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Health Highlights: Dec. 3, 2006

Pfizer Shuts Down Cholesterol Drug Development Fewer Older Americans Struggle With Disabilities: Study Experimental Ultrasound May Detect Breast Cancer Concerns Raised About Clotting Drug Used on U.S. Troops

Here are some of the latest health and medical news developments, compiled by the editors of HealthDay:

Pfizer Shuts Down Cholesterol Drug Development

The world's largest drugmaker has shut down development of its star cholesterol drug because of an unexpected number of deaths and cardiovascular problems in patients who used it.

Pfizer Inc. announced that an independent board monitoring a study for torcetrapib, a drug that raises levels of good cholesterol, HDL, recommended Saturday that the trial end because of "an imbalance of mortality and cardiovascular events," the Associated Press reported.

Pfizer said it has asked that all clinical investigators conducting trials warn patients to stop taking the drug immediately.

According to Pfizer spokesman Paul Fitzhenry, in a trial of 15,000 patients, 82 of those taking the combination of torcetrapib and Lipitor had died, compared to 51 deaths among those taking only Lipitor alone. Pfizer said that the study didn't raise any questions about Lipitor's safety.

There had been concerns about torcetrapib, which was designed to be taken with a statin like Lipitor, because a recent study showed it triggered a slight increase in blood pressure.

But only two days ago, Pfizer had announced its intention to file an application with the Food and Drug Administration for approval of torcetrapib by the second half of next year.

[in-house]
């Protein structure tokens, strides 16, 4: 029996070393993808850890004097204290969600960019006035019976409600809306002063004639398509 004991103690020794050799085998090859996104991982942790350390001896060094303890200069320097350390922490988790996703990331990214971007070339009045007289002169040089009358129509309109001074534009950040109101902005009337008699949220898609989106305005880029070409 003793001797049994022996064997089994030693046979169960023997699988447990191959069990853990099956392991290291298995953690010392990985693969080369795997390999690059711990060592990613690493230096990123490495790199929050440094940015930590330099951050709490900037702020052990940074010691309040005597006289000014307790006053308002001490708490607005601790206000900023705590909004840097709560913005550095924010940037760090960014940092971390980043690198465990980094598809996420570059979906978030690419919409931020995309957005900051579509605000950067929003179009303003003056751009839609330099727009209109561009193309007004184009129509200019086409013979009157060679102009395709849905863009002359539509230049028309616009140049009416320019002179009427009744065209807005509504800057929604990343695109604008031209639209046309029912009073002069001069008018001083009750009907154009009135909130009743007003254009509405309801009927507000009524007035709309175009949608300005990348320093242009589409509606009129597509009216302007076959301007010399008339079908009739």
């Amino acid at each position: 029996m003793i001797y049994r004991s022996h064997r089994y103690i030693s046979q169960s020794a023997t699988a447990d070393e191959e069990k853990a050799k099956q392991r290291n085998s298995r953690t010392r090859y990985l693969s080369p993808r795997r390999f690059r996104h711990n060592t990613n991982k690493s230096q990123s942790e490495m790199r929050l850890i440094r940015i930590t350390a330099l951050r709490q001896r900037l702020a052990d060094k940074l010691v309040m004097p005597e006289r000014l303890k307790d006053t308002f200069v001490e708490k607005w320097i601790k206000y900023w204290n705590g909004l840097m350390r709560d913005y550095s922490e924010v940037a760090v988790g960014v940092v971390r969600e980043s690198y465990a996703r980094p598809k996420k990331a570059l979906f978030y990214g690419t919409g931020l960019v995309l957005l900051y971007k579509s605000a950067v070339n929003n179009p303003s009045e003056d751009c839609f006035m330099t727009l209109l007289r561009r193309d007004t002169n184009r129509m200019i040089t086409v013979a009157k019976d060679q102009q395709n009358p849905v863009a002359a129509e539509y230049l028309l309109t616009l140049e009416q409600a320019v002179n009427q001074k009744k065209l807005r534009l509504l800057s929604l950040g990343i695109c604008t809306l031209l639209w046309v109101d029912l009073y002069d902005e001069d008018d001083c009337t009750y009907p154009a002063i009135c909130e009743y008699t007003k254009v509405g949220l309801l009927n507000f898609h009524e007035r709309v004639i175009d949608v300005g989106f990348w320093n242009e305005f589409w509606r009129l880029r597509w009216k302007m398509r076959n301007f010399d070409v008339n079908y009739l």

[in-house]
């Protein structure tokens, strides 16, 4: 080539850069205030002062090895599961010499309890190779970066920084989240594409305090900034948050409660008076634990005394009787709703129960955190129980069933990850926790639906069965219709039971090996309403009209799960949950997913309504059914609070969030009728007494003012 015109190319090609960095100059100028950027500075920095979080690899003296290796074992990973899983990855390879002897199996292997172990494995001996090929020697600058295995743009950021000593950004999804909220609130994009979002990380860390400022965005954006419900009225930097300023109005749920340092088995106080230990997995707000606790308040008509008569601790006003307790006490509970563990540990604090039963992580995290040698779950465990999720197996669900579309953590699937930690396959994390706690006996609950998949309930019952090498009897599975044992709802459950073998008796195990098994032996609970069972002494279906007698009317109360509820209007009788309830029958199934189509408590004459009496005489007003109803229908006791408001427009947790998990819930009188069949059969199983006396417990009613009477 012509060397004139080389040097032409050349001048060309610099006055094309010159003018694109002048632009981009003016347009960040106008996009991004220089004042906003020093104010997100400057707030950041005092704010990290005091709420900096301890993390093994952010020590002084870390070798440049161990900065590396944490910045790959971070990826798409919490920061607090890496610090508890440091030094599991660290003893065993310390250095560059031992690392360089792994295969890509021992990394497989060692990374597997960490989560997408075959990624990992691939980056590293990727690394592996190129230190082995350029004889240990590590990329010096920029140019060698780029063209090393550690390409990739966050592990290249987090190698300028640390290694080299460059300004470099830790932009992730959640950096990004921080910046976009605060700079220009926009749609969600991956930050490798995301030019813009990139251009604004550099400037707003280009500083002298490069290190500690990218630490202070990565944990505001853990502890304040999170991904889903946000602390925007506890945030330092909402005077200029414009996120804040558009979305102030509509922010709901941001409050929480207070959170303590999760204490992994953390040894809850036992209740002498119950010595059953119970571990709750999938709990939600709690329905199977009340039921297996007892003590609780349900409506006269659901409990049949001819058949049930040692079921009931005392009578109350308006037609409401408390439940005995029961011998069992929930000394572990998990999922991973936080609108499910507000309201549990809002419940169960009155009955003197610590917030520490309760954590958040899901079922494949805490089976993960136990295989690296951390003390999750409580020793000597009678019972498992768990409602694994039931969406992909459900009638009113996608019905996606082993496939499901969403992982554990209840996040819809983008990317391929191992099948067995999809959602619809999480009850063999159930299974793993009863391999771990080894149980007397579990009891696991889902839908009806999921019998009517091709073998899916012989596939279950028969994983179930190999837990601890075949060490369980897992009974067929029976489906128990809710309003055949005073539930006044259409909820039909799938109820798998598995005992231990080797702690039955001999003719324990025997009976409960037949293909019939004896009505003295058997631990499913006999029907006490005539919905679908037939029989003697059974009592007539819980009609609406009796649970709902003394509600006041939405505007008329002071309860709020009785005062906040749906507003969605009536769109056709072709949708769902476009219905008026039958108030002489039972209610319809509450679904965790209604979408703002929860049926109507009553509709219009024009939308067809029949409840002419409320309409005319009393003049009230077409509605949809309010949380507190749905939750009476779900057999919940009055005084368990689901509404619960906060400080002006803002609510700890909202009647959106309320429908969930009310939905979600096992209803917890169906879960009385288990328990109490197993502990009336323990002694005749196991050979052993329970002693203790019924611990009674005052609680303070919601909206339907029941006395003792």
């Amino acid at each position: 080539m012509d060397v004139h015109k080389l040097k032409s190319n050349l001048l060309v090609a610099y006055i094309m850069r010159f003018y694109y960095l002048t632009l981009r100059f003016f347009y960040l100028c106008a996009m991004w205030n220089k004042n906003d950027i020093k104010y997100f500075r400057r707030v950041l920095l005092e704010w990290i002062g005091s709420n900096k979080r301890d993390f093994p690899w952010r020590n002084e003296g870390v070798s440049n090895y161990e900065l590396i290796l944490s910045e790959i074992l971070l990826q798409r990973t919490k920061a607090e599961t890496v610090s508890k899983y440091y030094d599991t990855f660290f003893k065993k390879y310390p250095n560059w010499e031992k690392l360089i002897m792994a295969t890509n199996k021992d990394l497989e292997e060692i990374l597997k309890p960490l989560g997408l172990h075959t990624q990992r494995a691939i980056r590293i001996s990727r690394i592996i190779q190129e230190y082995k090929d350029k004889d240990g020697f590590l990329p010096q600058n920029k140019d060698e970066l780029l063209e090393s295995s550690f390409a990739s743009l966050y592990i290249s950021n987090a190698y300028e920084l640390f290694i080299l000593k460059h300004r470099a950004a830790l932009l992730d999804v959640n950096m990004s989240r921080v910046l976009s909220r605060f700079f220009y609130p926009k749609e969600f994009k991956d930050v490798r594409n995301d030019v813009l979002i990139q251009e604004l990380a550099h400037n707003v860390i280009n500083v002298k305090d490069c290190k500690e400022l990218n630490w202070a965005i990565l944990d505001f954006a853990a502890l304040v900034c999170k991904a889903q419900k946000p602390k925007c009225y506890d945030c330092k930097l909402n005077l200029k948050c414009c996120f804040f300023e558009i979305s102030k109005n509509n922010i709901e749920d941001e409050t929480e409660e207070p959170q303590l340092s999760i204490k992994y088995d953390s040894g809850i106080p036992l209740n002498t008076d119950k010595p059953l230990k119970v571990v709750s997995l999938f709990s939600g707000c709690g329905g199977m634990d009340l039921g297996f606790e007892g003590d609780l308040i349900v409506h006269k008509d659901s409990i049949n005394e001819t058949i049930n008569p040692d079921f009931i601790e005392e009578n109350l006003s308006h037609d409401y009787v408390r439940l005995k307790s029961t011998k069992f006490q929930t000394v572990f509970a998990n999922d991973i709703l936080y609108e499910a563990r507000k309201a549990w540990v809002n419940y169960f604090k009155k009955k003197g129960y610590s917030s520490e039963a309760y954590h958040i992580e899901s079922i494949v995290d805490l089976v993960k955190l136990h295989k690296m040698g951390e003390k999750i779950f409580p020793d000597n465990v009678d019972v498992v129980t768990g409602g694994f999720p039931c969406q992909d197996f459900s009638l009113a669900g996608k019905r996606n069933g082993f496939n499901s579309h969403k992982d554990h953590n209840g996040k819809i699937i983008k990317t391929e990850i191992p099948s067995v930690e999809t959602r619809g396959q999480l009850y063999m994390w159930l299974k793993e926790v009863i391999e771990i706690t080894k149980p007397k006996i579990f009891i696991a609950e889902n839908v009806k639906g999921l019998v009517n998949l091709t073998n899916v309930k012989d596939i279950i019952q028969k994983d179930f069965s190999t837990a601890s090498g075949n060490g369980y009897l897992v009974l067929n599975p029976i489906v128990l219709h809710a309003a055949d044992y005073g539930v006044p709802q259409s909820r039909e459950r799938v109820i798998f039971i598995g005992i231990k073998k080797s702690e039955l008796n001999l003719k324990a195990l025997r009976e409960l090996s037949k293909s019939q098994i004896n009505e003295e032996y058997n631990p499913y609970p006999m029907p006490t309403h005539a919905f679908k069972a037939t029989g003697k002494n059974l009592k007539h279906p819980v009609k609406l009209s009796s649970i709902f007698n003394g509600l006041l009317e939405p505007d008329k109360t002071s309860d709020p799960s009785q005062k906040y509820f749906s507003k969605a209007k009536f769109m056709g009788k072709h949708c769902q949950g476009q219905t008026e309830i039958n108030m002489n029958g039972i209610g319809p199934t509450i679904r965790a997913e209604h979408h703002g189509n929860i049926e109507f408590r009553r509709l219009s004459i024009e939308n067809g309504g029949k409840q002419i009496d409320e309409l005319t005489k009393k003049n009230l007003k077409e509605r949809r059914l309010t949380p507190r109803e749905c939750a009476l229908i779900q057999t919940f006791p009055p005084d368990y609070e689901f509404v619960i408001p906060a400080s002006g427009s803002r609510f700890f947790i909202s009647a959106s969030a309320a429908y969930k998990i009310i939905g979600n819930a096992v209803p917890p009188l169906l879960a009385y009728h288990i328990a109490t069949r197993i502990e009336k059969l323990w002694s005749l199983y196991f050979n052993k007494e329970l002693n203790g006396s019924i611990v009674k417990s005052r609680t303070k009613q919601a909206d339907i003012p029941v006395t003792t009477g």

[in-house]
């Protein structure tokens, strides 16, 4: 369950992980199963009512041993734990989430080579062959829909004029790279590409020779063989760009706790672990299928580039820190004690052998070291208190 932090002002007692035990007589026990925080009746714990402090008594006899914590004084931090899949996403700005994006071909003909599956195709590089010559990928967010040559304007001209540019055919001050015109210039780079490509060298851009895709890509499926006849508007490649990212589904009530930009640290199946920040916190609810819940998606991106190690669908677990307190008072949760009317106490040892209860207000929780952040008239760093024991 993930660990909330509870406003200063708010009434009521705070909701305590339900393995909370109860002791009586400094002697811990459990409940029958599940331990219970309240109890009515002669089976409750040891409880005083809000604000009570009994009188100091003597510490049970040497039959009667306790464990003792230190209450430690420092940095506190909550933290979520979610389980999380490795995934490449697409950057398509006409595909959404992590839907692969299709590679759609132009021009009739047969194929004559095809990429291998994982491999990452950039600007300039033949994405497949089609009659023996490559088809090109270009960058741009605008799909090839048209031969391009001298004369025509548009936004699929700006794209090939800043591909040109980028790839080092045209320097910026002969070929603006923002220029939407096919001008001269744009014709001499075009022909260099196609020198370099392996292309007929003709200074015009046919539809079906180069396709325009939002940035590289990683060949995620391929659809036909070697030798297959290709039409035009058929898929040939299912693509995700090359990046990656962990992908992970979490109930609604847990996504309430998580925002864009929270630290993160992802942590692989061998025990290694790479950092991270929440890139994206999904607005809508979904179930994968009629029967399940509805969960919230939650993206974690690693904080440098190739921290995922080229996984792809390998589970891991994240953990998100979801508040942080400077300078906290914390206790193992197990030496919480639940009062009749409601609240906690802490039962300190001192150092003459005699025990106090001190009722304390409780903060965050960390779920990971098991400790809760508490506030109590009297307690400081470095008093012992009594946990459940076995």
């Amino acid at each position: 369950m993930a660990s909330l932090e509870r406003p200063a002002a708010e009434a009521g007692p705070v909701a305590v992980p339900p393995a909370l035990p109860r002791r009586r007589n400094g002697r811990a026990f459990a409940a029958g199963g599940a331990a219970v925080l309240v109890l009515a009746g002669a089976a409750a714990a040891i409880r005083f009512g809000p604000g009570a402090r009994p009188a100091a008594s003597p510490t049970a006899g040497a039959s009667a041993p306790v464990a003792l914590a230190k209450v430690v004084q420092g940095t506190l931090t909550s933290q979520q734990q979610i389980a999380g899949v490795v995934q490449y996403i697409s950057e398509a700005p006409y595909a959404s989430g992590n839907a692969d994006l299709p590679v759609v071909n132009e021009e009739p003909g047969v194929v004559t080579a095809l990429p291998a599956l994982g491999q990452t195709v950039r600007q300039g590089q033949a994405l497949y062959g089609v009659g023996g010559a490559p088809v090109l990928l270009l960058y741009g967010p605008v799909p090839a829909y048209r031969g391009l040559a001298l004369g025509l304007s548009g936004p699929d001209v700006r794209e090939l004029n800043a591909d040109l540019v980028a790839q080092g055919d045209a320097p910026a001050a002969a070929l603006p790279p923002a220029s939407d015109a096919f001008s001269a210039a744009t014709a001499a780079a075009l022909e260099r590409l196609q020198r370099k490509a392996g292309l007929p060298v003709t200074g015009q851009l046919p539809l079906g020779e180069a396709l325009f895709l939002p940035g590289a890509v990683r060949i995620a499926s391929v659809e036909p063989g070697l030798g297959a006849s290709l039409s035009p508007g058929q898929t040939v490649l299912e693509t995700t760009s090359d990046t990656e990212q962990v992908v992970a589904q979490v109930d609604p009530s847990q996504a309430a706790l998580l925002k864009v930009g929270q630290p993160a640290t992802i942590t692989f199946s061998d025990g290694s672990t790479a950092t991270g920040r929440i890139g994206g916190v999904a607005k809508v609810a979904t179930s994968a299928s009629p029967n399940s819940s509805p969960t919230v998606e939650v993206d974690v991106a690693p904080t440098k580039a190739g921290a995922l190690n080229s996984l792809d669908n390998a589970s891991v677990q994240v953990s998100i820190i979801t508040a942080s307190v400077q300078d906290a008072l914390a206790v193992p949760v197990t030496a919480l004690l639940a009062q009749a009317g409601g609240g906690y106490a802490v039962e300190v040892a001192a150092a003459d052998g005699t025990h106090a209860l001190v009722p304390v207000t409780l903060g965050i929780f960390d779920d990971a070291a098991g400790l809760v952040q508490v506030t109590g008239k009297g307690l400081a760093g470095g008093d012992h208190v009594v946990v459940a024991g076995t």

The company had expected to sell torcetrapib in combination with Lipitor, which lowers bad cholesterol and is the company's -- and the world's -- best-selling drug.

Dr. Philip Barter, chairman of the steering committee overseeing the study, said in Pfizer's news release that the findings were a surprise "in light of prior study results," the AP reported.

"We believed that the study was coming along as expected, and this new information was totally unexpected and disappointing, given the potential benefits of this drug," said Barter, director of the Heart Research Institute in Australia.


Fewer Older Americans Struggle With Disabilities: Study

The number of older Americans with a chronic disability has dropped dramatically in the last 20 years, and the rate of decline has accelerated as well.

That's the encouraging news from a new federal study that found the prevalence of chronic disability among people 65 and older fell from 26.5 percent in 1982 to 19 percent in 2004-05. The findings suggest that the health of older Americans continues to improve at a critical time in the aging of the population, the researchers said.

"This continuing decline in disability among older people is one of the most encouraging and important trends in the aging of the American population," said Dr. Richard J. Hodes, director of the National Institute on Aging (NIA).

"The challenge now is to see how this trend can be maintained and accelerated, especially in the face of increasing obesity," added Richard Suzman, director of the NIA's Behavioral and Social Research Program. "Doing so over the next several decades will significantly lessen the societal impact of the aging of the baby-boom generation."

According to the study, from 1982 to 2004/2005: